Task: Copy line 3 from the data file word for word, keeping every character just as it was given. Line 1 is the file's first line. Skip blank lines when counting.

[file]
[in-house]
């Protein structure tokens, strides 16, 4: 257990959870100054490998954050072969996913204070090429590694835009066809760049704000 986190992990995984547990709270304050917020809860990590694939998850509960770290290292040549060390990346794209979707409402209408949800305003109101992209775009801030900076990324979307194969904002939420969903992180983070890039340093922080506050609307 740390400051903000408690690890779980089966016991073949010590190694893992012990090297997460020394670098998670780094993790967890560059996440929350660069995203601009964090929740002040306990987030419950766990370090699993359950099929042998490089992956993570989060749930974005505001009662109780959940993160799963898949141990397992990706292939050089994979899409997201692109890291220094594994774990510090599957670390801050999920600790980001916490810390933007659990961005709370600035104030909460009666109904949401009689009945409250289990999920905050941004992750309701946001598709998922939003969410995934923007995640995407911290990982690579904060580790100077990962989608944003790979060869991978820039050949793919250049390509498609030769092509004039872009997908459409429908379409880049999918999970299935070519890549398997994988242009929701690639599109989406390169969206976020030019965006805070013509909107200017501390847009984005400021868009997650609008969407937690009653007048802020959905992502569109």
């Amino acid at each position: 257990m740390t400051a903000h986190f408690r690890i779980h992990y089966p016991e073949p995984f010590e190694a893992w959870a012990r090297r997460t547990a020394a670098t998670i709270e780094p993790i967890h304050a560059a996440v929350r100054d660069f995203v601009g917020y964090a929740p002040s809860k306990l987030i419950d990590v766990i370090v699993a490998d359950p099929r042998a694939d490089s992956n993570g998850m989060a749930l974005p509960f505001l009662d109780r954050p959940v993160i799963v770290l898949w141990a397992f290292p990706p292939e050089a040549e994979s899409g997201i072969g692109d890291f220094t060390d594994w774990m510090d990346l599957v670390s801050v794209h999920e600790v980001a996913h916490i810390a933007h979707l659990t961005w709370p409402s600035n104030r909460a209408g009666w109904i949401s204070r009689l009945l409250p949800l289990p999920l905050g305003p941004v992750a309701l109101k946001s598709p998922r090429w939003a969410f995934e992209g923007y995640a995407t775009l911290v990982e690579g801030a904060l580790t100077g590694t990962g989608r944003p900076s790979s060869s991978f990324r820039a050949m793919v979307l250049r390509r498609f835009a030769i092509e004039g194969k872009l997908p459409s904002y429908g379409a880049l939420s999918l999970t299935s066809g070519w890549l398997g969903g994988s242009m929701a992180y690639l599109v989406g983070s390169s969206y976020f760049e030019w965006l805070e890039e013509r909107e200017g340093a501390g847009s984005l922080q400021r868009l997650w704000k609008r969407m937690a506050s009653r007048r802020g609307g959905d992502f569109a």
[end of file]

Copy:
């Amino acid at each position: 257990m740390t400051a903000h986190f408690r690890i779980h992990y089966p016991e073949p995984f010590e190694a893992w959870a012990r090297r997460t547990a020394a670098t998670i709270e780094p993790i967890h304050a560059a996440v929350r100054d660069f995203v601009g917020y964090a929740p002040s809860k306990l987030i419950d990590v766990i370090v699993a490998d359950p099929r042998a694939d490089s992956n993570g998850m989060a749930l974005p509960f505001l009662d109780r954050p959940v993160i799963v770290l898949w141990a397992f290292p990706p292939e050089a040549e994979s899409g997201i072969g692109d890291f220094t060390d594994w774990m510090d990346l599957v670390s801050v794209h999920e600790v980001a996913h916490i810390a933007h979707l659990t961005w709370p409402s600035n104030r909460a209408g009666w109904i949401s204070r009689l009945l409250p949800l289990p999920l905050g305003p941004v992750a309701l109101k946001s598709p998922r090429w939003a969410f995934e992209g923007y995640a995407t775009l911290v990982e690579g801030a904060l580790t100077g590694t990962g989608r944003p900076s790979s060869s991978f990324r820039a050949m793919v979307l250049r390509r498609f835009a030769i092509e004039g194969k872009l997908p459409s904002y429908g379409a880049l939420s999918l999970t299935s066809g070519w890549l398997g969903g994988s242009m929701a992180y690639l599109v989406g983070s390169s969206y976020f760049e030019w965006l805070e890039e013509r909107e200017g340093a501390g847009s984005l922080q400021r868009l997650w704000k609008r969407m937690a506050s009653r007048r802020g609307g959905d992502f569109a």